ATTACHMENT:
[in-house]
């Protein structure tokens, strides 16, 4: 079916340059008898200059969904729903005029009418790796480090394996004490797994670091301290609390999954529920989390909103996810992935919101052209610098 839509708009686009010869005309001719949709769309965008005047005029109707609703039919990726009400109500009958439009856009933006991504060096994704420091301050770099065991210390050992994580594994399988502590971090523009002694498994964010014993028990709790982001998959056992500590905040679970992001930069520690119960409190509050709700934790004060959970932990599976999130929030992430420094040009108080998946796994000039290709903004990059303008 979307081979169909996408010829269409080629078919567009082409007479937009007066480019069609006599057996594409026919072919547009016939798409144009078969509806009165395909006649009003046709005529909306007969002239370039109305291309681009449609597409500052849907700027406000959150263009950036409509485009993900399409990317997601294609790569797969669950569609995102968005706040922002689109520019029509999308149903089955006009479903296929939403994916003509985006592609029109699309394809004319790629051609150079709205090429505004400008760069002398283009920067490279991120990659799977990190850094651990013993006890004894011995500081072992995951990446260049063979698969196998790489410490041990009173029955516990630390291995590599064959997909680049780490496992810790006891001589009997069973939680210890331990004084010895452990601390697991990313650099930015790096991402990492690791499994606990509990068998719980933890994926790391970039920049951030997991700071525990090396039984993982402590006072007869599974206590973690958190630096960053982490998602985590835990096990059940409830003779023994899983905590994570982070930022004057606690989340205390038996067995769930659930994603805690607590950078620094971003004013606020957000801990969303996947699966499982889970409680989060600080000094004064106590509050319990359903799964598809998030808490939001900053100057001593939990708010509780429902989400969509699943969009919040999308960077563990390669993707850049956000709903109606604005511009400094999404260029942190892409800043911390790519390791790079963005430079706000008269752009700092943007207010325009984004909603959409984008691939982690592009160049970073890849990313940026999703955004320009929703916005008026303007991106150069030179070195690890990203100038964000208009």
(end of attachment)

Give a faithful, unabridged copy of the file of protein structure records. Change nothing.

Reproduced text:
[in-house]
């Protein structure tokens, strides 16, 4: 079916340059008898200059969904729903005029009418790796480090394996004490797994670091301290609390999954529920989390909103996810992935919101052209610098 839509708009686009010869005309001719949709769309965008005047005029109707609703039919990726009400109500009958439009856009933006991504060096994704420091301050770099065991210390050992994580594994399988502590971090523009002694498994964010014993028990709790982001998959056992500590905040679970992001930069520690119960409190509050709700934790004060959970932990599976999130929030992430420094040009108080998946796994000039290709903004990059303008 979307081979169909996408010829269409080629078919567009082409007479937009007066480019069609006599057996594409026919072919547009016939798409144009078969509806009165395909006649009003046709005529909306007969002239370039109305291309681009449609597409500052849907700027406000959150263009950036409509485009993900399409990317997601294609790569797969669950569609995102968005706040922002689109520019029509999308149903089955006009479903296929939403994916003509985006592609029109699309394809004319790629051609150079709205090429505004400008760069002398283009920067490279991120990659799977990190850094651990013993006890004894011995500081072992995951990446260049063979698969196998790489410490041990009173029955516990630390291995590599064959997909680049780490496992810790006891001589009997069973939680210890331990004084010895452990601390697991990313650099930015790096991402990492690791499994606990509990068998719980933890994926790391970039920049951030997991700071525990090396039984993982402590006072007869599974206590973690958190630096960053982490998602985590835990096990059940409830003779023994899983905590994570982070930022004057606690989340205390038996067995769930659930994603805690607590950078620094971003004013606020957000801990969303996947699966499982889970409680989060600080000094004064106590509050319990359903799964598809998030808490939001900053100057001593939990708010509780429902989400969509699943969009919040999308960077563990390669993707850049956000709903109606604005511009400094999404260029942190892409800043911390790519390791790079963005430079706000008269752009700092943007207010325009984004909603959409984008691939982690592009160049970073890849990313940026999703955004320009929703916005008026303007991106150069030179070195690890990203100038964000208009």